‘When you break something, you pay for it’: Democrats go after Big Oil for $500bn in climate damages

‘Making polluters pay is an obvious step towards getting the real money we need to confront the climate emergency,’ says one environmentalist

Louise Boyle
Senior Climate Correspondent, New York
Thursday 05 August 2021 00:06 BST
Movement to make big polluters pay for their pollution

Democratic senators have introduced draft legislation aimed at forcing fossil fuel corporations to pay damages for their role in producing the carbon emissions behind the climate crisis, currently playing out in deadly heatwaves, wildfires and more frequent and intense storms.

The “Make Polluters Pay” bill was announced on Tuesday by Senator Chris Van Hollen of Maryland. It is being supported by progressive lawmakers like Independent Senator Bernie Sanders of Vermont, Senators Edward J Markey and Elizabeth Warren of Massachusetts, and Sheldon Whitehouse of Rhode Island.

The bill would require companies like ExxonMobil, Chevron and other major polluters to pay an annual fee in line with how much they have contributed to historic CO2 emissions.

The senators say that the plan would create a fund of $500bn in ten years to be funneled into helping communities adapt to climate impacts, research renewable energy and advance environmental justice.

The draft bill directs the US Treasury Department and the Environmental Protection Agency to assess fees based on the emissions that companies have emitted over the last two decades.

Leading environmental, climate, and social justice organizations applauded the news but noted that it would only account for a small portion of the damages inflicted by the fossil fuel industry, particularly on minority communities.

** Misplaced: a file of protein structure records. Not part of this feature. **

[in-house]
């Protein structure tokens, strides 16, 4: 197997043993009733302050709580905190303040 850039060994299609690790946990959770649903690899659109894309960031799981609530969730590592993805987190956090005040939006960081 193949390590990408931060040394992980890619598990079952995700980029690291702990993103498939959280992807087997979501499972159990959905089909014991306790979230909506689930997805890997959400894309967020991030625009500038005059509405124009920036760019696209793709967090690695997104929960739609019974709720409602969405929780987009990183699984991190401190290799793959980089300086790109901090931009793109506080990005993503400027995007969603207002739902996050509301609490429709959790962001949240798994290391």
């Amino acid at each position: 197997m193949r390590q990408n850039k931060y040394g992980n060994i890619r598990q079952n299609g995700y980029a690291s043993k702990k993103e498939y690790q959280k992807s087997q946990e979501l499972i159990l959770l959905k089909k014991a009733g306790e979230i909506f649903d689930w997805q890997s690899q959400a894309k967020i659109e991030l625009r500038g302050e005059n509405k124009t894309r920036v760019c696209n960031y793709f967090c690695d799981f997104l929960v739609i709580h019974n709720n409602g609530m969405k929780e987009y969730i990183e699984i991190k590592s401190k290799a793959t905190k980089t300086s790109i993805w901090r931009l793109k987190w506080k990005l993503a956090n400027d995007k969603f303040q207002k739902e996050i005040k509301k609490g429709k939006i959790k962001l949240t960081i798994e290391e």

“My family lost everything to Superstorm Sandy. Now, the skies are darkening, subways are flooding, and the heat is relentless,” said Rachel Rivera, member of New York Communities for Change.

“Meanwhile, the Democrats who run all three branches have talked themselves blue, no pun intended, about the importance of climate action. Making polluters pay is an obvious step towards getting the real money we need to confront the climate emergency. It’s time to get serious: don’t delay, make them pay.”

Janet Redman, Greenpeace USA Climate Campaign Director, added: “When you break something, you pay for it. When you make a mess, you clean it up.

“Fossil fuel companies need to be held to the same standards that we hold our children. Companies like Exxon, Chevron, and Shell are most responsible for the climate emergency we are living in today and should pay for the damages they caused.”

A 2019 peer-reviewed study by the Union of Concerned Scientists found that since the Industrial Revolution, emissions from 88 of the largest fossil fuel producers’ and cement manufacturers’ products contributed about 52 per cent of global temperature rise.

Some oil firms and the American Petroleum Institute, which represents all segments of the US oil and gas industry, support a “market-based, economy-wide carbon price policy”.

But in a statement to The Independent, API’s senior vice president of policy, economics and regulatory affairs Frank Macchiarola wrote:Targeting a handpicked group of companies with punitive new taxes would undermine the guiding principle of neutrality embedded in our nation’s tax code and would only serve to undermine the nation’s economic recovery.”

The Democrats’ legislative proposal comes as a nearly $1 trillion bipartisan infrastructure package inches forward in the Senate. The package includes a number of provisions to tackle emissions including $50 billion-plus to bolster infrastructure against cyberattacks and climate change; $39bn for public transit and $7.5bn for electric vehicle charging stations.

Senate Majority Leader Chuck Schumer is keen to pass the legislation to return to the business of a budget blueprint for the larger $3.5 trillion package in the fall, which will include more ambitious climate measures.

Senator Van Hollen told The New York Times he was “optimistic” that his legislation will find support in his party, and be tacked onto the budget reconciliation package – which Democrats intend forge ahead with, absent Republican support.

But with the Senate split on a knife-edge, all eyes will likely turn once again to Democratic Senator Joe Manchin of West Virginia, who represents one of the last bastions of the coal industry and remains closely linked to it.

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